Recently I’ve had the same conversation with attorneys working on updating their law firm websites. Most of the time this means updating their old sites to ones that are mobile-friendly. Selecting a web development company is a big decision – and should be an informed choice. There are many good web development companies and freelancers out there for you to work with. There are also more than a few bad apples who cost firms a lot of money unnecessarily.
Below are red flags I see come up over and over again, some of which I’ve had experience with myself. If one of the statements below applies to your work with a web development company, it is time to ask some additional questions.
They don’t ask you about your target client.
A web development project should always begin with a conversation about your target client(s). The goal of your website is to convert visitors into clients. Understanding your target client will guide the content and functionality that drives your site. Your website should be less about you, and more about your client. How does your firm solve the problem your website visitor is facing? Planning to ensure your website is aligned with the business goals for your practice will set the foundation for a much smoother website development project and a website that will bring new clients to your practice.
They want to build you a separate mobile website.
Your website must be mobile friendly. While you can accomplish this with a separate mobile site, Google prefers responsive design to a separate mobile site. This could affect your search engine ranking, among other issues. This is a good article from Hubspot on separate mobile sites v. responsive design.
They will build your site on something other than WordPress.
A WordPress site developed with a well-chosen theme will usually meet your law firm’s needs. WordPress is the Content Management System (CMS) behind more than 60 million websites today. WordPress is free, though it is normal for your web development company to use a Premium theme that will require a one-time licensing fee. They will likely pass this cost to you.
If the web development company wants to build your site on their proprietary CMS, you will want to understand what you can take with you if you terminate the relationship. You probably won’t be left with anything that translates into another website, and will have to start over. Also, if they want to build you a custom site on WordPress, understand their reasoning why. Most likely a responsive WordPress theme will meet your needs, and save you money. You will want to make sure the theme works for the business goals you have your site, and the plug-ins they will add to your site to extend its functionality.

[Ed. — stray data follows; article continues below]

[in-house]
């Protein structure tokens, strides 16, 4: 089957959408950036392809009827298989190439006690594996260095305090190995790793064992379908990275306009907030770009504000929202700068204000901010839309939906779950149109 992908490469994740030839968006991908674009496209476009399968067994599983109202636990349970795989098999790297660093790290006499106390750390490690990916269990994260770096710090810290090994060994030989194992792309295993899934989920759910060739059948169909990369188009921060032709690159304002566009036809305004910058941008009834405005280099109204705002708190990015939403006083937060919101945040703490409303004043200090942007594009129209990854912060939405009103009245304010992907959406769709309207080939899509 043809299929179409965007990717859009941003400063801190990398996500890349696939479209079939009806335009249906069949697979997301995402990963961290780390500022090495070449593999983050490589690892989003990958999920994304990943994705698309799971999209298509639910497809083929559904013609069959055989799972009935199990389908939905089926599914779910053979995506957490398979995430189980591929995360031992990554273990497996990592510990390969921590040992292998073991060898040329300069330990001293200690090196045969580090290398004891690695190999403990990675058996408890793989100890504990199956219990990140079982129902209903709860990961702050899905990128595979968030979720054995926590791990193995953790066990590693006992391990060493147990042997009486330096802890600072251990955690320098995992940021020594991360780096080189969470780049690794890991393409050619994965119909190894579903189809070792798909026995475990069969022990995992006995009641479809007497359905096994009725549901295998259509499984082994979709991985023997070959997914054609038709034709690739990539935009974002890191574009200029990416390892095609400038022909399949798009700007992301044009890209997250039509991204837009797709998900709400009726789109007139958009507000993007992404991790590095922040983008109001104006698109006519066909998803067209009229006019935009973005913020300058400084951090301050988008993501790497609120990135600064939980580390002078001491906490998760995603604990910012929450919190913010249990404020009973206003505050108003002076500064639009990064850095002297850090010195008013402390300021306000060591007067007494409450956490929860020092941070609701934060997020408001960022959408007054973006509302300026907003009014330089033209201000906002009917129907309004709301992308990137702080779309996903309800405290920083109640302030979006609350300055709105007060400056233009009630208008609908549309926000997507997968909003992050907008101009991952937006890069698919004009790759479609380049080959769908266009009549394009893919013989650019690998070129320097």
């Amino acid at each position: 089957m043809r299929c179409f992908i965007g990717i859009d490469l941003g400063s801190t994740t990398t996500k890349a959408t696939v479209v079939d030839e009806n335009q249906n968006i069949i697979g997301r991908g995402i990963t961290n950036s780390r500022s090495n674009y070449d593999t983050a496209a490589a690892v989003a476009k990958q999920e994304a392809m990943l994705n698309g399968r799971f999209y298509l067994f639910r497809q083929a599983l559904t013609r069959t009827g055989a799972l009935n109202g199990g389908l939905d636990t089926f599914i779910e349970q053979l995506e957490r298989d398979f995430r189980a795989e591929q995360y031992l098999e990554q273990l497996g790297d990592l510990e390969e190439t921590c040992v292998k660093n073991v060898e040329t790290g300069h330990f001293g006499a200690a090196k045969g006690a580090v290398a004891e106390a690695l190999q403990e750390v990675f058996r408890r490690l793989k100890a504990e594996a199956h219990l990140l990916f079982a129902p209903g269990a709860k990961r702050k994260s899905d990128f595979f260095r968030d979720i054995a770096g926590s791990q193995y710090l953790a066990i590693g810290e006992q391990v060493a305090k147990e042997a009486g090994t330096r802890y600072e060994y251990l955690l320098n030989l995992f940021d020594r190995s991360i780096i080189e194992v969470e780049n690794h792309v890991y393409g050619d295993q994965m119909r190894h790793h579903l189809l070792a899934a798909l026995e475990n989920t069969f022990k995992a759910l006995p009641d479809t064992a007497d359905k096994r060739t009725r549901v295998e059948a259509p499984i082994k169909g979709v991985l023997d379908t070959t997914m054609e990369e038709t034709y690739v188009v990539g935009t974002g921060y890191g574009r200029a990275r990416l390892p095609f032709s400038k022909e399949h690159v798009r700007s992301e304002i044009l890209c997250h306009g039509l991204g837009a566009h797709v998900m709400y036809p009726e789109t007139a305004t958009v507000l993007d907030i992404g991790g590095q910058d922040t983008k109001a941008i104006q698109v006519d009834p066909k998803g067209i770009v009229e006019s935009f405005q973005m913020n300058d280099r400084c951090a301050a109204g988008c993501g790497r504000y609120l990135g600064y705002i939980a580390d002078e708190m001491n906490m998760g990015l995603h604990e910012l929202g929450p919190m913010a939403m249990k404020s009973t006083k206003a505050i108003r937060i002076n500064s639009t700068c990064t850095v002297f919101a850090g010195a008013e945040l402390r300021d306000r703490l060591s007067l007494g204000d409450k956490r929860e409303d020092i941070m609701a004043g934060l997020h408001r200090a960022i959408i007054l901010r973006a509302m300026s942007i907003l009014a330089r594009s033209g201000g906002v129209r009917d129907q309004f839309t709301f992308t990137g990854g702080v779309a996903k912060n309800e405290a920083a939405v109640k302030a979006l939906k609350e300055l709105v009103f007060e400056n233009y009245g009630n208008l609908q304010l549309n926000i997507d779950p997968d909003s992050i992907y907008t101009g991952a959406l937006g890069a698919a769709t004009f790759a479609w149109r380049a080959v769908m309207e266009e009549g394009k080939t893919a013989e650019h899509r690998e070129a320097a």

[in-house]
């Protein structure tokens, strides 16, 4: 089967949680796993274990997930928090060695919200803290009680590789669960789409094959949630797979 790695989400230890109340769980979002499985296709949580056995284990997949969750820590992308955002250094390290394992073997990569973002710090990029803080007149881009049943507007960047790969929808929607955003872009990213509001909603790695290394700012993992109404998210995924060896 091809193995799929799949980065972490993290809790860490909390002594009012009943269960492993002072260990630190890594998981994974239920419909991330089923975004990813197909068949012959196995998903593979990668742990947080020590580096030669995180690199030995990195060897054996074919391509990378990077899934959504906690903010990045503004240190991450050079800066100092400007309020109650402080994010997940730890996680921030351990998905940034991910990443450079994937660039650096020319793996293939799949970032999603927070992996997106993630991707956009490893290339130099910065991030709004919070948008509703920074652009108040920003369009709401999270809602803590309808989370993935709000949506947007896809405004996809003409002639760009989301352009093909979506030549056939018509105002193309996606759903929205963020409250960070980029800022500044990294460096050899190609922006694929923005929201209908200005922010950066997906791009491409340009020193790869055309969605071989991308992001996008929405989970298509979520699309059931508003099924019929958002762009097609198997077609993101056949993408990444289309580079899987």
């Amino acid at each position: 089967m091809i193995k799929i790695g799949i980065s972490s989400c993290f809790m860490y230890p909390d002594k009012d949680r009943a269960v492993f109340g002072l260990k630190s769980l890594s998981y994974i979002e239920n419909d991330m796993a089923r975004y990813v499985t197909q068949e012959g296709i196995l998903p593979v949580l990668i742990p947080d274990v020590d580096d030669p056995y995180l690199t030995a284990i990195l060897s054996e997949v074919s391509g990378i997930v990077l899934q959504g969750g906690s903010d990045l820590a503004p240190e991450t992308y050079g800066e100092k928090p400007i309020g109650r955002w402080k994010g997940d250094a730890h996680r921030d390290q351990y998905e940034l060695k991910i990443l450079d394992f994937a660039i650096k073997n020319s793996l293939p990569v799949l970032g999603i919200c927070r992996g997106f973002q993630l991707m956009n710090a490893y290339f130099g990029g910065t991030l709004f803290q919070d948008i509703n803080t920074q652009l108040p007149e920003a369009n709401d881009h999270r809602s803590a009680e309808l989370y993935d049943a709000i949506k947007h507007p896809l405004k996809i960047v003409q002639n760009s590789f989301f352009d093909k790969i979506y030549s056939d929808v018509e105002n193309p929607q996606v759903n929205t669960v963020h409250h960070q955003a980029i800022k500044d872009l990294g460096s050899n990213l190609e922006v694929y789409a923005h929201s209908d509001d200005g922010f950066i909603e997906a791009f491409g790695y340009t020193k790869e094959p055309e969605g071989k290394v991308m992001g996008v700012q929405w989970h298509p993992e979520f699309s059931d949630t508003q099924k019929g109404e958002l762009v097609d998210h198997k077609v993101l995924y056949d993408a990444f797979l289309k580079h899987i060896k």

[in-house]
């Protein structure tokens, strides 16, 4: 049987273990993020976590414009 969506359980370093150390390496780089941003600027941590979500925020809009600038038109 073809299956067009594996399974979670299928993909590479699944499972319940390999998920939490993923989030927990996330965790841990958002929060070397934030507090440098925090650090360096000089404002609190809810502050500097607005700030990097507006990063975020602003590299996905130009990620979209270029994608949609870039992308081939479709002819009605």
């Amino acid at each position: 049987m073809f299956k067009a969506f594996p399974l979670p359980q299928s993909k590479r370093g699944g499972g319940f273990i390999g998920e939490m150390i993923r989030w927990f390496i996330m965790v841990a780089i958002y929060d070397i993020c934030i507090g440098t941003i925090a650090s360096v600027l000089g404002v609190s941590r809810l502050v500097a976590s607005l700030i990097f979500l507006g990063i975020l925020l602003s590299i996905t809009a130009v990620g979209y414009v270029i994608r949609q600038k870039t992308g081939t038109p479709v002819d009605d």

You will not have access to the back end of your site.
You want to be able to access your site and the content in it at all times. (Even if you never plan to, you want to have that control.) Today, if go to your web development company for all updates and changes, that is a huge red flag – you could incur lots of additional costs if you have to go to them for everything. Further, if you want to end the relationship with your web development company, they will essentially hold your website hostage and you will have to start over from scratch. The investment you made in developing the site will be for nothing. Which brings me to another point – make sure you have direct access to your hosting provider and domain name registrar. Your inability to access the back end of your site also affects your ability to publish on the site – or at least makes it costlier to do so. Consistently updating content through a blog or other publishing feature is how to make your website work for you to build trust with your website visitors, nurturing those leads, and converting them to paying clients.
They want you to sign a contract with a long term commitment.
I recently spoke with an attorney whose web development company wanted him to enter a three-year contract. Think about the vendors who still force you into long term contracts these days – cable providers, cell phone providers…companies that aren’t known for stellar, or even half-way decent, customer service. I know web development companies use contracts (typically 6 to 12 month contracts) to spread the initial cost of website development into easier to manage payments for their clients. While I feel a contract of any term is not ideal, I understand the advantage small payments offer lawyers who are also small business owners.
If you are contemplating using a web development company that offers this relationship, understand exactly what you will get in exchange for your monthly payment. For any contract, you should understand:
- What is the early cancellation fee if you want to get out of the contract?
- What specifically are you receiving in exchange for your money each month? (Don’t accept vague answers like link building and SEO. Ask the vendor to elaborate.)
- How will the vendor measure success each month? How will they show you their efforts are producing results?
This article just outlines a few of the things you need to know in working with web development companies. If you have other questions, or have an additional consideration to offer fellow attorneys, I’d encourage you to comment below. I work with lawyers and firms considering a new web development project, or in the middle of one that might not be going as smoothly as they would like. I help lawyers understand what’s normal to expect from their web development companies, and the right questions to ask to vet vendors. If I can help you and your firm, please email me at firstname.lastname@example.org.